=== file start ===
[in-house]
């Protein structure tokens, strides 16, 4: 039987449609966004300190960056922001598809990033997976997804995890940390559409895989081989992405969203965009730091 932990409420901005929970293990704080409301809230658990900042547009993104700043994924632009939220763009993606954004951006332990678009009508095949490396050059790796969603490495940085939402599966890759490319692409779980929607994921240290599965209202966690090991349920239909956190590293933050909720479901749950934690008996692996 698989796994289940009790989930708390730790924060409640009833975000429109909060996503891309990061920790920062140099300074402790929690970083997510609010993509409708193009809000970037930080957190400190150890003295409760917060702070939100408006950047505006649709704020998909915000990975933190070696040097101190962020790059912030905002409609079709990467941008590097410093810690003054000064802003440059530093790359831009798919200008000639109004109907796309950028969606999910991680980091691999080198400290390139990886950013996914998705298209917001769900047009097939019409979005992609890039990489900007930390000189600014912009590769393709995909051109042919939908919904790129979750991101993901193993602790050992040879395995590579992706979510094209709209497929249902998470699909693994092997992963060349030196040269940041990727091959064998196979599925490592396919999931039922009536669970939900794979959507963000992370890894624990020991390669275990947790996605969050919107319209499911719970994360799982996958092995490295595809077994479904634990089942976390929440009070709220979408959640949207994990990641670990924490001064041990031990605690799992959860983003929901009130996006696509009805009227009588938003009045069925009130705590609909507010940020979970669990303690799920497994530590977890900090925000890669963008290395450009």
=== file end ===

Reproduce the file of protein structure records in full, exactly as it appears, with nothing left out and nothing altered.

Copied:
[in-house]
């Protein structure tokens, strides 16, 4: 039987449609966004300190960056922001598809990033997976997804995890940390559409895989081989992405969203965009730091 932990409420901005929970293990704080409301809230658990900042547009993104700043994924632009939220763009993606954004951006332990678009009508095949490396050059790796969603490495940085939402599966890759490319692409779980929607994921240290599965209202966690090991349920239909956190590293933050909720479901749950934690008996692996 698989796994289940009790989930708390730790924060409640009833975000429109909060996503891309990061920790920062140099300074402790929690970083997510609010993509409708193009809000970037930080957190400190150890003295409760917060702070939100408006950047505006649709704020998909915000990975933190070696040097101190962020790059912030905002409609079709990467941008590097410093810690003054000064802003440059530093790359831009798919200008000639109004109907796309950028969606999910991680980091691999080198400290390139990886950013996914998705298209917001769900047009097939019409979005992609890039990489900007930390000189600014912009590769393709995909051109042919939908919904790129979750991101993901193993602790050992040879395995590579992706979510094209709209497929249902998470699909693994092997992963060349030196040269940041990727091959064998196979599925490592396919999931039922009536669970939900794979959507963000992370890894624990020991390669275990947790996605969050919107319209499911719970994360799982996958092995490295595809077994479904634990089942976390929440009070709220979408959640949207994990990641670990924490001064041990031990605690799992959860983003929901009130996006696509009805009227009588938003009045069925009130705590609909507010940020979970669990303690799920497994530590977890900090925000890669963008290395450009």